ularity or the reverse in the men and in the work which they produce. Any other explanation will have my respectful attention, but until a better notion is brought to my notice I shall persist in thinking that unpopularity is caused by some unattractiveness in the personality of the writer, some lack of charm. It is thus beyond our control, and popularity and unpopularity will continue to arise, not from the æsthetic interest of any man's work but from the peculiar radiations of the author's personality.

Take, for example, Max Beerbohm. One has only to glance at any newspaper at this moment, one has only to visit the Leicester Galleries, to be assured that Mr. Beerbohm has the sympathetic and charmed attention of a considerable and representative part of the British public. The new exhibition of his caricatures is a big success. The drawings, in the majority of cases, are already sold. Everywhere, "Max's" arrival in London in connection with his show has been greeted with a kind of writing which could spring only from affection. The one discordant note has been struck by Sir Owen Seaman in "Punch". Sir Owen objects to Mr. Beerbohm's "malice". Aside from the fact that Sir Owen Seaman's writing always strikes me as being full of that very quality, and therefore as something less humorous than it should be, I must draw attention to the fact that nobody else seems to have noticed "Max's" malice. I have myself seen the exhibition of cartoons, and most of them are the most friendly, laughing little exaggerations anybody could wish to see. My comment upon them would be that they are rather too much like small, polite family jokes (if family jokes can be im

agined ever to be polite) to have any true importance. I agree that the political cartoons are the worst, but that is because Mr. Beerbohm is evident`v not a politician. Indeed, the carica

re of Lord Milner, to which Sir Owen Seaman particularly draws attention, is probably the most meaningless of all the drawings to be seen at the Leicester Galleries. It has a slight astringency (almost, possibly, a bitterness) which I did not notice anywhere else. A friend who went with me to the exhibition said, of the drawing of Sir William Joynson Hicks, "I have sat opposite that man on a committee for months, and it is not in the smallest degree like him." The inference was that Mr. Beerbohm did not know Sir William Joynson Hicks, and had depended solely upon photographs or descriptions for his models. The same might be said of all his political subjects. They are not like the originals, because Mr. Beerbohm has never seen the originals. Similarly, in many cases, they are not appropriate, because Mr. Beerbohm has obtained his political knowledge by hearsay. It is impossible for a man to live far from England and to keep in touch with the feeling of the country or even with the appearance of its citizens. Take the portraits of Bernard Shaw. It is clear that Mr. Beerbohm has not recently seen Mr. Shaw. The drawings are not in the least like him. One of them shows Mr. Shaw incredibly burly. He remains in fact the same thin wiry figure that he always was, but Mr. Beerbohm, dreaming in Rapallo, has put flesh upon Mr. Shaw's bones, and he is forgiven. The actual drawing in several of the cartoons is terrible. Beerbohm's drawing has always been his own, and it does not improve. There are probably not half a dozen caricatures in the whole gallery which reveal him at his artistic or whimsical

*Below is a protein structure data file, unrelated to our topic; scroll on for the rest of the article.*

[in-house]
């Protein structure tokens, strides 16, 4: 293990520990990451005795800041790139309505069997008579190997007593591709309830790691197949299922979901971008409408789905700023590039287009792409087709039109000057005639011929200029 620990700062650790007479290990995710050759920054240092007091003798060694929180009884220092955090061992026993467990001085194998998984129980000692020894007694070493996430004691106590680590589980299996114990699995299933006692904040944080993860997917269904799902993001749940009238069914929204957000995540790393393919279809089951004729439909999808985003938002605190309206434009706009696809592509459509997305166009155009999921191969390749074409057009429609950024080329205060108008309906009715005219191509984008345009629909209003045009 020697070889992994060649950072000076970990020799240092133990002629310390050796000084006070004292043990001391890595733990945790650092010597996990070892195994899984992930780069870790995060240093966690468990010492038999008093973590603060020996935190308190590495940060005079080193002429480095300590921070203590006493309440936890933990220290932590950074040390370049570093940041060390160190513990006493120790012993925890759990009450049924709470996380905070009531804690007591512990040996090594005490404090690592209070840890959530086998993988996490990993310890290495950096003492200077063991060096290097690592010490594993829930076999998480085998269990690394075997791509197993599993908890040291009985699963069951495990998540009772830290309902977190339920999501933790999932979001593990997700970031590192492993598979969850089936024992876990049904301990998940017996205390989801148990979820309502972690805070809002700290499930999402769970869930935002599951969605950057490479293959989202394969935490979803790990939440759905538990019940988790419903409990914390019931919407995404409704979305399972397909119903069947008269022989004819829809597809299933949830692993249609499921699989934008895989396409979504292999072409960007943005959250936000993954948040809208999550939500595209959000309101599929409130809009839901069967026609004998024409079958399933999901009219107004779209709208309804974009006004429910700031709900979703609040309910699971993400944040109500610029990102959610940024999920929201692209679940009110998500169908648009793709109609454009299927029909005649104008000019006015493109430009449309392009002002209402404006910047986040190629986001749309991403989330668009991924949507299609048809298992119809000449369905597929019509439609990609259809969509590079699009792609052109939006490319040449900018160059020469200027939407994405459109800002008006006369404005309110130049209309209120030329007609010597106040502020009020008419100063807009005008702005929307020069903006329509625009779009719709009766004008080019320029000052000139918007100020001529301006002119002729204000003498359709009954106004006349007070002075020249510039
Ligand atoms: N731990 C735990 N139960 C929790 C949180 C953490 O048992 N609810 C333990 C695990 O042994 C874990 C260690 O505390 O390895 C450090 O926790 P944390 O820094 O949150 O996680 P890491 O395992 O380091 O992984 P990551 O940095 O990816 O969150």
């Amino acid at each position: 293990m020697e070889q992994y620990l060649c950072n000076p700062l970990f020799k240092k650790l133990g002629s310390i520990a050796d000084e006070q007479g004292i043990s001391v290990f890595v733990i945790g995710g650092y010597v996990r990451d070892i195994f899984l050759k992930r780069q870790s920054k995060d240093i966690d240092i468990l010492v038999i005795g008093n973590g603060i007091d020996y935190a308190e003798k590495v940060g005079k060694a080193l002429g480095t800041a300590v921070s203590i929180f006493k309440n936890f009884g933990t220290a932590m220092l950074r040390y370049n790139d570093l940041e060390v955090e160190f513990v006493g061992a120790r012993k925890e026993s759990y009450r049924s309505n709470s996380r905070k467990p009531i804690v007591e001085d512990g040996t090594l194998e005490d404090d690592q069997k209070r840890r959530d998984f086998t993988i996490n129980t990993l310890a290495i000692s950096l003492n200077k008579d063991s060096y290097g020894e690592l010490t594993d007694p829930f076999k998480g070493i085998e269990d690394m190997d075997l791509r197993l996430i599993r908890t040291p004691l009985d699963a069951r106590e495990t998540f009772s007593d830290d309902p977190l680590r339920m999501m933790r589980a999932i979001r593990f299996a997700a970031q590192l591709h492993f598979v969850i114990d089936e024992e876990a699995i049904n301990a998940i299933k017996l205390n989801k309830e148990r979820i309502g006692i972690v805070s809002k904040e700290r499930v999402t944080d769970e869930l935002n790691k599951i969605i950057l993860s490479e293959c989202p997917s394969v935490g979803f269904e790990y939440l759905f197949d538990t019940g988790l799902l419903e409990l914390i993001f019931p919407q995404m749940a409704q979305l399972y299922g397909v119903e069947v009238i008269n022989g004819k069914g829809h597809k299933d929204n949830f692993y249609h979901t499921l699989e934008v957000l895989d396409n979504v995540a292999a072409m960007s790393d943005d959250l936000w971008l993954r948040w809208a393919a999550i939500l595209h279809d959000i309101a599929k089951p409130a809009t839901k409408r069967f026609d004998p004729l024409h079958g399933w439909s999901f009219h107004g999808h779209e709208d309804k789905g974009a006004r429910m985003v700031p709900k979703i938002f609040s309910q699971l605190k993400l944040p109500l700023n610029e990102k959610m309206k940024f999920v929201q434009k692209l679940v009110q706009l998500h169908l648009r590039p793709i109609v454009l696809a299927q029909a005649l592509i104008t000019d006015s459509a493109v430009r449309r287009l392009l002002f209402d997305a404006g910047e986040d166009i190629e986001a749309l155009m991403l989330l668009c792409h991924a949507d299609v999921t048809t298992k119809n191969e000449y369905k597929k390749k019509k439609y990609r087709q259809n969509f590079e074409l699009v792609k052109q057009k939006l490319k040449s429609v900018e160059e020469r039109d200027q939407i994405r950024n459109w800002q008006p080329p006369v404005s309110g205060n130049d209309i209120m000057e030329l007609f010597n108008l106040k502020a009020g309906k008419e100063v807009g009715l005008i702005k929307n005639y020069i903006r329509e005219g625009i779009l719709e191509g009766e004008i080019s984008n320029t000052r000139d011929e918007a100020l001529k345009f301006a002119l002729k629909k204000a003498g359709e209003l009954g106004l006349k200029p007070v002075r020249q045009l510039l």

best. And yet it is a delight to look at these drawings. It is delightful to con the little jokes, so devoid of sting and so goodnaturedly funny. Mr. Beerbohm is having a good "press", and he is having steady gatherings of the public each day. The catalogue of the exhibition is in itself likely to become a treasure, so charming is it to recall the delicate text which appears under each picture and which is reprinted in the catalogue. And the reason of it all is that Mr. Beerbohm has succeeded in getting the whole of the press, and the whole of that section of the public which can be reached by such subjects as interest Mr. Beerbohm, to accept his personality. He does not pander to the public. He does not put this in or that for the purpose of pleasing any special taste but his own. His cartoons are nearly all of men he has already caricatured as frequently as he has any need to do. And yet we are his servants. For how long? I shall not venture to prophesy. I shall only note that there is a charming (though not especially veracious) sketch of Lytton Strachey, that the Arnold Bennett and George Moore are as good as ever, and that the Sitwells make a notably successful first appearance. The drawing of the two Sitwell brothers, indeed, is held by some to be the best thing in the exhibition. I shall neither accept nor contradict this, but at least it shows that Mr. Beerbohm can really catch a likeness when he has seen the persons whom he is depicting. The point I want to make is that whether his caricatures are good or less good, Mr. Beerbohm is very much liked by many people who have never seen him, who have never seen the originals of his caricatures, and who do not really think his caricatures are as good (particularly the political caricatures) as those of David Low, the Australian cartoonist whose work appears regu